The underlying goal of the Bush Doctrine, as articulated by the president in his 2002 State of the Union Address, is to "prevent regimes that sponsor terror from threatening America or our friends and allies with weapons of mass destruction." Thus begat the targeting of the Axis of Evil - Iraq, Iran and North Korea - outlaw regimes that also

It appeared that Iraq would merely be the first of the evil dominos targeted by the Bush administration.

exported and sponsored terrorism.


The premise behind the declaration of the Axis of Evil focused on the fact that since these rogue nations were engaged in perpetrating evil against the free world - and seek to intensify their nefarious actions - then, at the very least, the leadership of those nations must either be eliminated or forced to capitulate to the United States and its allies. This was demonstrated effectively by the destruction of Saddam Hussein's regime in Iraq. At the time of the 2003 US invasion, it appeared that Iraq would merely be the first of the evil dominos targeted by the Bush administration.


Even though no weapons of mass destruction were subsequently located, thus allotting rhetorical ammunition to the president's anti-war critics who ranted that the absence of such weapons nullified the premise for invading, evidence later surfaced that although the US intelligence establishment may have greatly overestimated the presence of the so-called WMD's, it vastly underestimated the extent of Iraq's involvement in the global terror network, which included the PLO, Islamic Jihad, Hamas and, finally, Al-Qaeda.


The primary beneficiaries of the elimination of Iraq as a regional threat were the nations of the Middle East, especially the small, relatively defenseless Gulf States and, of course, Israel - all of which fell into the category of "our friends and allies," in accordance with the Bush Doctrine.


Yet, the paradox remains that while the Bush Doctrine effectively eliminated one third of the Axis of Evil, the other two, North Korea and Iran, have not only been left virtually unhindered by the US, but are growing in strength every day; and in the case of Iran, actually engaging in hostilities with American soldiers in Iraq, albeit through their terrorist proxies. The evidence of Iranian complicity in attempting to destabilize Iraq by targeting the American military there is so overwhelming it's not even open for discussion. And yet President Bush has done nothing to counter it.


Even without the constant attacks on American soldiers by Iranian-backed mercenaries, it was established by the Bush doctrine that Iran, as a pillar of the Axis of Evil, should have been next on the Bush hit list, especially since the regime is as bad as Saddam's ever was. It's also incredibly convenient that there are currently two large American armies strategically positioned on Iran's borders, in Afghanistan to the east and Iraq to the west. A coordinated double-pronged invasion could probably eliminate the Iranian regime and its pitiful military in less time than it took to take down Saddam's fiefdom. It could still happen, but time is running out. Specifically, the time that George W. Bush has left in office.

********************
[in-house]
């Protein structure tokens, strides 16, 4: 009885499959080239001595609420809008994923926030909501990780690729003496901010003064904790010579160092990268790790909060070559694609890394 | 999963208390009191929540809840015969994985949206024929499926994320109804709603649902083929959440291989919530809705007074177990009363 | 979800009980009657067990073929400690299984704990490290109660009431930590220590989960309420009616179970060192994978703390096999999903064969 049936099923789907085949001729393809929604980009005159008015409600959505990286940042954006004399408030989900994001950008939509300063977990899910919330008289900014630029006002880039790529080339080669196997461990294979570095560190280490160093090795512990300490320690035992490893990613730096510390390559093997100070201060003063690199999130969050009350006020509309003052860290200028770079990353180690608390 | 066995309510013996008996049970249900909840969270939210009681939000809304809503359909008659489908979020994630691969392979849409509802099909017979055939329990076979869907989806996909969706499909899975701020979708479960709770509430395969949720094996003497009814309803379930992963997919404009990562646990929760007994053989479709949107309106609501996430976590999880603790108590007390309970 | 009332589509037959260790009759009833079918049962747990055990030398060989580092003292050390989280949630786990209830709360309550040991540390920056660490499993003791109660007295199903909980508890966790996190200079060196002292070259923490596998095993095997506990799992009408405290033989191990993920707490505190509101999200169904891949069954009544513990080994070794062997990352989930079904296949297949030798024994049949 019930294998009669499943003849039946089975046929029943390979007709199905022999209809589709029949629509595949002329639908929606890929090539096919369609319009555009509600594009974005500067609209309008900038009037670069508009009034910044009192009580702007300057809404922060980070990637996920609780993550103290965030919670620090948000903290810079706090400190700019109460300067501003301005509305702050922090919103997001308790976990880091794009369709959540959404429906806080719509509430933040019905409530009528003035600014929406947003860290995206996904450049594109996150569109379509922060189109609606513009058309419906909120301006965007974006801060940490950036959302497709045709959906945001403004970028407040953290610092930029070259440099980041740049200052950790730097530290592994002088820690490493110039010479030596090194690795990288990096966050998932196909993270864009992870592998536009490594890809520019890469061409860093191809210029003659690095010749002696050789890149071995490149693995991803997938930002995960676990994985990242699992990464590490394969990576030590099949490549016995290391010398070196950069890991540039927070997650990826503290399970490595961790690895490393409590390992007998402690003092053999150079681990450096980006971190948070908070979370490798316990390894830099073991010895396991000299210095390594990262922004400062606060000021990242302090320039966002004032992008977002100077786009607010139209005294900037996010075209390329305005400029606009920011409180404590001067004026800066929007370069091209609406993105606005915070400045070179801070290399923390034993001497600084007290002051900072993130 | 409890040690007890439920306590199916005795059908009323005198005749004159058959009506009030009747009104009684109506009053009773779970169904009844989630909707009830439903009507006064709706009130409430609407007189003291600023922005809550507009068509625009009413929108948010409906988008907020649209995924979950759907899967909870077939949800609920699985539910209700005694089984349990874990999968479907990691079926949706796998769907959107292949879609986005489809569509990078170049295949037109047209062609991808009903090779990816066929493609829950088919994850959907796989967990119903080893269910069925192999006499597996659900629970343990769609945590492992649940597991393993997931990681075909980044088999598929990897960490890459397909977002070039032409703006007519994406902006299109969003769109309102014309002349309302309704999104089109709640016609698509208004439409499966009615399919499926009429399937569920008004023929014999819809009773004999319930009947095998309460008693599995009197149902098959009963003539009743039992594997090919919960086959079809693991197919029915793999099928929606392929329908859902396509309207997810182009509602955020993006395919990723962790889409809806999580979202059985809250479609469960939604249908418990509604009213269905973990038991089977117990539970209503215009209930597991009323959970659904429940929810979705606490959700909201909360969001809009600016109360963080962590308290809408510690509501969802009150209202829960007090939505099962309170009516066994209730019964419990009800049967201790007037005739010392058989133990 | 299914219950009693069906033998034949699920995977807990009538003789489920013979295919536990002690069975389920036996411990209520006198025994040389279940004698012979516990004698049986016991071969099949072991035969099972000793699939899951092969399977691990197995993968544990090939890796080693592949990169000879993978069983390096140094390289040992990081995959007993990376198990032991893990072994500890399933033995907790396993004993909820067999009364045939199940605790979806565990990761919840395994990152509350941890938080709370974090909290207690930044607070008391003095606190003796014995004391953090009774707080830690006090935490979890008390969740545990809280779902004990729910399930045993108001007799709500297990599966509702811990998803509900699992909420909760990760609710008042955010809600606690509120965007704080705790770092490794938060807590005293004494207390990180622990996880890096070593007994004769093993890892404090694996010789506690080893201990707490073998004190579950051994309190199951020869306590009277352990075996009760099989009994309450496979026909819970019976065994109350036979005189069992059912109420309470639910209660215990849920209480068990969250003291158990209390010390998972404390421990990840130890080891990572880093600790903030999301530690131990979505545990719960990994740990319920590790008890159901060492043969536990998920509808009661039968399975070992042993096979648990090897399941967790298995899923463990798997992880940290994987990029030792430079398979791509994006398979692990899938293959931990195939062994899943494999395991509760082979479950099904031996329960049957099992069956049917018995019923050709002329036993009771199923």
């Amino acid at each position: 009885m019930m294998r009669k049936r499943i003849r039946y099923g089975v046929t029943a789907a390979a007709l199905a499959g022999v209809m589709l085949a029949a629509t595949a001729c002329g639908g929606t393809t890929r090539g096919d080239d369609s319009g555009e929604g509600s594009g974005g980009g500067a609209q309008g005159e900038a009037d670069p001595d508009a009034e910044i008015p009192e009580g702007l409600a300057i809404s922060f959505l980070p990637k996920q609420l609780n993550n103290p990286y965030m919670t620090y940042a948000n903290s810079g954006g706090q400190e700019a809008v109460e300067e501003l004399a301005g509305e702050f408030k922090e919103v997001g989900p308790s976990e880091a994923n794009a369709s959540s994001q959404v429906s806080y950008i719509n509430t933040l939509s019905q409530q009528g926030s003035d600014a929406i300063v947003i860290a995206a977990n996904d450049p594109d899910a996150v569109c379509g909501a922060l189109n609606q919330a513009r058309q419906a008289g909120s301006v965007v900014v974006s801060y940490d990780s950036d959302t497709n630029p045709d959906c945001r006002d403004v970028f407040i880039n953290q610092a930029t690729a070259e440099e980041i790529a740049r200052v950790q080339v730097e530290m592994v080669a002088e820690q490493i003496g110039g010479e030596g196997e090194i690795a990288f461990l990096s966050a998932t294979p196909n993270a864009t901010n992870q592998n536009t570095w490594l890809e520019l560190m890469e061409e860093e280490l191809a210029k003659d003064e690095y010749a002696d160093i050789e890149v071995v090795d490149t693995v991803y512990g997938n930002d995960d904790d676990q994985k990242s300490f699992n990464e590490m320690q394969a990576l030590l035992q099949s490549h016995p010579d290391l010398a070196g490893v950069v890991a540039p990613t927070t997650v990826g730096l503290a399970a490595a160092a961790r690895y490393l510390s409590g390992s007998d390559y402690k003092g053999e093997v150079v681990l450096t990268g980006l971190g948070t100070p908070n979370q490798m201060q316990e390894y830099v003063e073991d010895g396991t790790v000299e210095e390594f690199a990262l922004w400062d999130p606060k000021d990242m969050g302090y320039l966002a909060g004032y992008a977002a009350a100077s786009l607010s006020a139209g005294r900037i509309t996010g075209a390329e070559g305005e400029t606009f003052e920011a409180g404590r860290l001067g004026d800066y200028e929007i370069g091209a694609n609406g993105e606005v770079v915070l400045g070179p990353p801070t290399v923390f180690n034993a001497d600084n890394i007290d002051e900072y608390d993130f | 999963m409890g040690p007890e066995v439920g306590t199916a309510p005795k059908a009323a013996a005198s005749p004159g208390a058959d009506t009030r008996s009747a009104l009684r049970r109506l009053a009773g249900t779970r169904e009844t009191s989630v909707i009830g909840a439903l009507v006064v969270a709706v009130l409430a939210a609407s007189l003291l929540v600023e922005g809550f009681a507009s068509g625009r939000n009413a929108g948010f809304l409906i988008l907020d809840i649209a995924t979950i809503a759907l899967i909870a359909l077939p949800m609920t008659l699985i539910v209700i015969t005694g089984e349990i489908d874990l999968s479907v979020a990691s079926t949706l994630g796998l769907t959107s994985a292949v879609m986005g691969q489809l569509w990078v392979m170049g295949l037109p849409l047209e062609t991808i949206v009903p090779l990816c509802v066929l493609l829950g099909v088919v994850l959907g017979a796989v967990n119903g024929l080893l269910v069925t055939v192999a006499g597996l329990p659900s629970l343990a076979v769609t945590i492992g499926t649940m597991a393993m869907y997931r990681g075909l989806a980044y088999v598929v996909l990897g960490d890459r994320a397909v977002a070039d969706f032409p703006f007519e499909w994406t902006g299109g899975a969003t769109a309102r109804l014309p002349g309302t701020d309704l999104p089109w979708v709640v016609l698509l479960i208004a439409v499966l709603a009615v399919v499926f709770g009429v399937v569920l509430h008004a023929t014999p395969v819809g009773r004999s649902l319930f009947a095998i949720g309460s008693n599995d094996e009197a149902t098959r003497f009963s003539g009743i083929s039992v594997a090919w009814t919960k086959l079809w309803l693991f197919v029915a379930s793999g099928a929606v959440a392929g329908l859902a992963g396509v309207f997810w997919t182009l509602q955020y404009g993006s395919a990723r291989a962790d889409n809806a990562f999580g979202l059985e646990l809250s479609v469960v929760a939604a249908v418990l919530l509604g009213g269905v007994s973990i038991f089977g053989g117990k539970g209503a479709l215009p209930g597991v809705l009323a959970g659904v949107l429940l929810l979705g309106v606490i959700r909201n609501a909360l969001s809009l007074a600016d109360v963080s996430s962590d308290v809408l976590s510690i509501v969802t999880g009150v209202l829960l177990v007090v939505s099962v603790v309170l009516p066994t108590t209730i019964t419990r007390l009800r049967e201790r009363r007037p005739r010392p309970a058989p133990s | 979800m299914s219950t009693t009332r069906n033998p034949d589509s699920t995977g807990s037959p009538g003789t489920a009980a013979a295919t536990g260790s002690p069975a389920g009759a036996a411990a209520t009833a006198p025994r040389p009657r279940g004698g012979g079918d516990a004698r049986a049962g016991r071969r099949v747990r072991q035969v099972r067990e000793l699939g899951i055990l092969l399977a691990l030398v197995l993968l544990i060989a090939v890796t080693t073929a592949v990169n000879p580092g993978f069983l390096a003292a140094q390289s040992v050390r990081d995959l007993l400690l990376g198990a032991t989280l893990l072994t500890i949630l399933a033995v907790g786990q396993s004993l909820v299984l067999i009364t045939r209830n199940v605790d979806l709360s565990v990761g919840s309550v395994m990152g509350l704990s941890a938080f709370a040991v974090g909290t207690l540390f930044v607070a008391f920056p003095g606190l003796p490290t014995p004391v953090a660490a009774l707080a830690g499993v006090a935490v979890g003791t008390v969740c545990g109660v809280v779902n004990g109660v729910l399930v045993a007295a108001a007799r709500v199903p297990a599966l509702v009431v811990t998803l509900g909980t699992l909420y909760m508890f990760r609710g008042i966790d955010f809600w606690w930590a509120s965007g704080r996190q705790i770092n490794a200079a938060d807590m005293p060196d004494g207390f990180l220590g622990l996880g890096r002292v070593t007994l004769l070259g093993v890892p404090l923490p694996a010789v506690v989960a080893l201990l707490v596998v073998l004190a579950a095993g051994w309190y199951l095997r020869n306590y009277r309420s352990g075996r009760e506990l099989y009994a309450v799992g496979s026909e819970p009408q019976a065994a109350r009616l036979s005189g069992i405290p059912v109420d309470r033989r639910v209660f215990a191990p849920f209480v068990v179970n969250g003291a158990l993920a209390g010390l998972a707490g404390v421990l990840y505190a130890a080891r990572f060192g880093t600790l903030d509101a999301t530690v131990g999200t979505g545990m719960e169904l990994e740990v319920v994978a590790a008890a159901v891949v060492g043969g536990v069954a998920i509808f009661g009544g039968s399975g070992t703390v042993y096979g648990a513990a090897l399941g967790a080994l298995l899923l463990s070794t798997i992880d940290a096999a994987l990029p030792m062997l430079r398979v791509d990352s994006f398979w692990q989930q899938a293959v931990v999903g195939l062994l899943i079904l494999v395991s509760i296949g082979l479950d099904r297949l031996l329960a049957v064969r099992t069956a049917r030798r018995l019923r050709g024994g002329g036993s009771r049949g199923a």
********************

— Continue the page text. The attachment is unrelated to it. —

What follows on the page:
It goes without saying that GW has among the lowest popularity ratings since modern polling began, which means that the prospect of invading another country would be met with widespread condemnation. But so what? Mr. Bush is not running for reelection, nor is this a popularity contest. If he chose to, he could leave office having eliminated at least two of the three legs of the Axis by swiftly conquering Iran. If the president fails to act against Iran, leaving the problem to another perhaps more timid (read: Democrat) president, then history will judge him harshly,

A coordinated double-pronged invasion could probably eliminate the Iranian regime.

especially if Iran acquires nuclear weapons.


The main beneficiary of an American invasion of Iran would of course be Israel, yet the primary reason for invading Iran would always be to eliminate a main sponsor of terror that is also attempting to amass a nuclear arsenal. By invading Iran, Hizbullah and Hamas would be cut off from their sponsor; Syria would be thoroughly isolated and perhaps forced to capitulate, a la Libya.


In the early 1950s, President Truman was roundly condemned for his handling of the Korean War and his firing of General MacArthur. Yet history has not only vindicated Truman on both issues, but elevated him to the select category of great presidents. If George W. Bush musters the fortitude to commit the unpopular, but necessary, invasion of Iran, history will likewise judge him positively. Otherwise, he could be permanently branded with the stamp of mediocrity.